Those people making money sport hunting during in the pandemic were either lying, scamming, or incredibly lucky.
Common scams to watch out for when buying Monstera deliciosa
Variegated Monstera don’t grow from seeds with any kind of reliability. You’d have to spend about 60 grand on seeds to definitely get a variegated one, and that might not be viable.
You can buy Monstera seeds, and it can be fun to buy them, but so many people are passing off herb and grass seeds as Monstera seeds so be careful.
If you’re after a regular green Monstera, there’s no point buying a wet stick. It’s probably a similar price for a whole plant.
If you’re looking for a variegated Monstera and want to try buying wet sticks, make sure you buy from verified sources. Golden Pothos wet sticks look a lot like Monstera to the untrained eye. In fact, Golden Pothos themselves look pretty Monstera-ish when grown to maturity.
Pink Monstera don’t exist. Neither do black or purple ones.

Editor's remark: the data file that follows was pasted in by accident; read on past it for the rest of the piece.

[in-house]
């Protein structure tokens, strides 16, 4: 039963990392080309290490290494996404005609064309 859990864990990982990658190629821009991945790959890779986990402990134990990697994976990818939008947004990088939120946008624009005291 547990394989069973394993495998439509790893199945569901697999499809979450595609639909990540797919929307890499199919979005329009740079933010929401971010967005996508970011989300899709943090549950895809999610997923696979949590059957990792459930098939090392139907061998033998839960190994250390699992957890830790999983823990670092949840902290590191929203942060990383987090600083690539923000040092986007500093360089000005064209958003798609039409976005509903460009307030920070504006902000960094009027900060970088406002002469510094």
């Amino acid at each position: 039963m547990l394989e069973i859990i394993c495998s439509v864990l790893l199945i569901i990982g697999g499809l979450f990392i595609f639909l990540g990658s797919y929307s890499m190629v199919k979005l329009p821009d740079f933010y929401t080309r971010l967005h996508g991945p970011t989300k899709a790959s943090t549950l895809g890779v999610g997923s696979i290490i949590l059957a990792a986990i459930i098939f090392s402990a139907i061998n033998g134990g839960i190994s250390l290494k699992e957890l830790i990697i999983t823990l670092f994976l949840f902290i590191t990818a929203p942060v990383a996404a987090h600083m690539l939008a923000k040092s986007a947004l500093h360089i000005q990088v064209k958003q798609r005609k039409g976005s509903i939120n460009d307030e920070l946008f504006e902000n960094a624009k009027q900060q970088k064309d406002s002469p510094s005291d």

Monstera deliciosa come in green, with yellow, white, or green variegation.
There’s a very professional-looking website purporting to sell Miss Piggy Monstera that have pink variegation. Tis a SCAM.
If you’re after a pink plant, go for a pink aglaonema or a Philodendron Pink Princess.
A very common way sellers jack the prices of houseplants (especially Monstera) up is to give them a weird name and claim that they’re a rare cultivar.
A common word that confuses people is ‘borsigiana’. It means nothing. Ignore it. Also, beware of people selling cultivars with different leaf shapes. There are cultivars with slightly different leaf shapes (like sierrana) BUT there are tonnes of scammers that have a regular Monstera with weird leaves and sell them for four times what they’re worth.
This is a regular Monstera, but I’ve seen similar ones being sold as Sierrana because the leaf shape is a *bit* off.
In conclusion, Monstera are incredibly common and their price should reflect that.
Before you go, you might be interested in these articles:
- Monstera deliciosa – the ultimate guide
- Rhaphidophora tetrasperma vs Monstera deliciosa
- Do Pothos have fenestrations?